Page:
It is a basic business truth that you must be efficient to be successful. But while efficiency is good, agility is better. Agility takes efficiency, and then adds flexibility and impact. Think of the best sports people in history, and ask yourself whether their agility was more important than efficiency (for example, their fitness and stamina)? Sure, they had talent, they had drive, but when you think about their physical and mental attributes, did agility trump efficiency? Is Roger Federer considered more agile than the rest of his tennis-playing peers? How about Muhammad Ali and the other boxers? We have to admit that the best of the best are generally more agile than the rest.
So what has this got to do with a Media Operation? Media Operations around the world are dealing with a very competitive and changing landscape. As soon as HD upgrades were done, file-based workflows appeared. As soon as file-based workflows became established, OTT delivery and IP-based infrastructure appeared. 4K is coming in on top of HD. There are new entrants in the industry taking significant new market share. There is constant change. And with constant change, it is difficult to find the necessary stability to be supremely efficient.
But Media Operations still must improve efficiency and enable their business to be successful. In this fast-changing environment, it’s better to aim for agility rather than efficiency. If you maximize efficiency but ensure you are also flexible to make the right impact at the right time, you’ll probably win more than not. The key is to find balance. The quest for agility in a Media Operation leads to two simple objectives – first, the time taken to complete tasks should be as short as possible; second, the effort required to complete tasks should be as low as possible. The best sports people continuously strive for this combination through best technique, best movement, best equipment, best reaction-speed, and more.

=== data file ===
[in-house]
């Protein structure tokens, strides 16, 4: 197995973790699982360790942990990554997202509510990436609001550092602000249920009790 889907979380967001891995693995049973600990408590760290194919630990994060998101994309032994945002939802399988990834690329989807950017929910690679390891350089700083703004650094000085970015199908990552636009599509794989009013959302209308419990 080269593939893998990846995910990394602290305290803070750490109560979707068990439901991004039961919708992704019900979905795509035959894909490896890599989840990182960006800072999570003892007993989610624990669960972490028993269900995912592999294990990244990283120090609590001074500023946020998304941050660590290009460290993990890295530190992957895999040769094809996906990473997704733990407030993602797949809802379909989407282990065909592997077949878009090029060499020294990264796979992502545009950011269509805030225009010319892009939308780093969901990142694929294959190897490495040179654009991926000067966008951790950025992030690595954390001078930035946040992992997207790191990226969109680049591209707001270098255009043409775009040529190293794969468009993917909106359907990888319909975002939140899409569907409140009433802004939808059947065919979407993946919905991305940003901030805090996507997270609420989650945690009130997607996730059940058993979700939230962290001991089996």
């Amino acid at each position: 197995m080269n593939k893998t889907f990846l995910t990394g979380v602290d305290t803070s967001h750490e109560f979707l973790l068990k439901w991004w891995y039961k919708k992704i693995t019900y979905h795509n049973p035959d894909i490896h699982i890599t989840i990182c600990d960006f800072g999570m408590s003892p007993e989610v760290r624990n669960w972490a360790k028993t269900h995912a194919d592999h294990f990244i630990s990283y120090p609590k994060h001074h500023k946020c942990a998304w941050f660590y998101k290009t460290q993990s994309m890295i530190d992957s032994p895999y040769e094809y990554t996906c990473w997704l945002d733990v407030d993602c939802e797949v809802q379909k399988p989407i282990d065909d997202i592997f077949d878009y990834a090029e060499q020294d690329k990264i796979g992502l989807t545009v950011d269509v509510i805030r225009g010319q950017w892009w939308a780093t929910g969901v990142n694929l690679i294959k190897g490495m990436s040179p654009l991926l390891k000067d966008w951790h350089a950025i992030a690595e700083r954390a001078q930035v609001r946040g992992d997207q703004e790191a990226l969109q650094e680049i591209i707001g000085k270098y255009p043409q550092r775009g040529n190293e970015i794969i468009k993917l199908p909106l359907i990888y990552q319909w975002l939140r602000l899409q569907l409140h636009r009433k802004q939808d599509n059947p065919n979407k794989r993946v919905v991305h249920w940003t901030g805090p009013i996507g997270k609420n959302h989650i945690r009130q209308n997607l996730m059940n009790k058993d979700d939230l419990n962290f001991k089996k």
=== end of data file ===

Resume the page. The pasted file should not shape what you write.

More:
From an operational perspective, this can be easy to say and hard to do. Policies, procedures, systems, human nature, resource levels, communication, time zones, and many more elements can create obstacles that increase the time and effort required to complete a task. To improve agility, as any operational manager knows, is a multi-faceted challenge.
From a technology perspective, agility is more clear-cut: Some technologies assist agility, others do not. To return to a sports example: While Roger Federer himself may have competing forces affecting his performance (such as his levels of relaxation, focus, calmness and energy), what will categorically affect his agility positively or negatively will be his footwear and clothing choices. The better his equipment, the more agile he can be. This is why the best players in any sport use the best equipment: so everything they use and control directly improves their chance of winning.
It is fair to say that winning in business is more complicated than winning in sports. There are a lot more uncontrollable variables in business. The Media Operations are at the center of how the Media business delivers its products to customers. This means that their agility, or lack thereof, will directly impact the business’ results. Returning to the technology perspective, consider what is preventing your Media Operation from being as agile as possible. Or, what stops you from getting things done in the minimum amount of time, with the minimum amount of effort?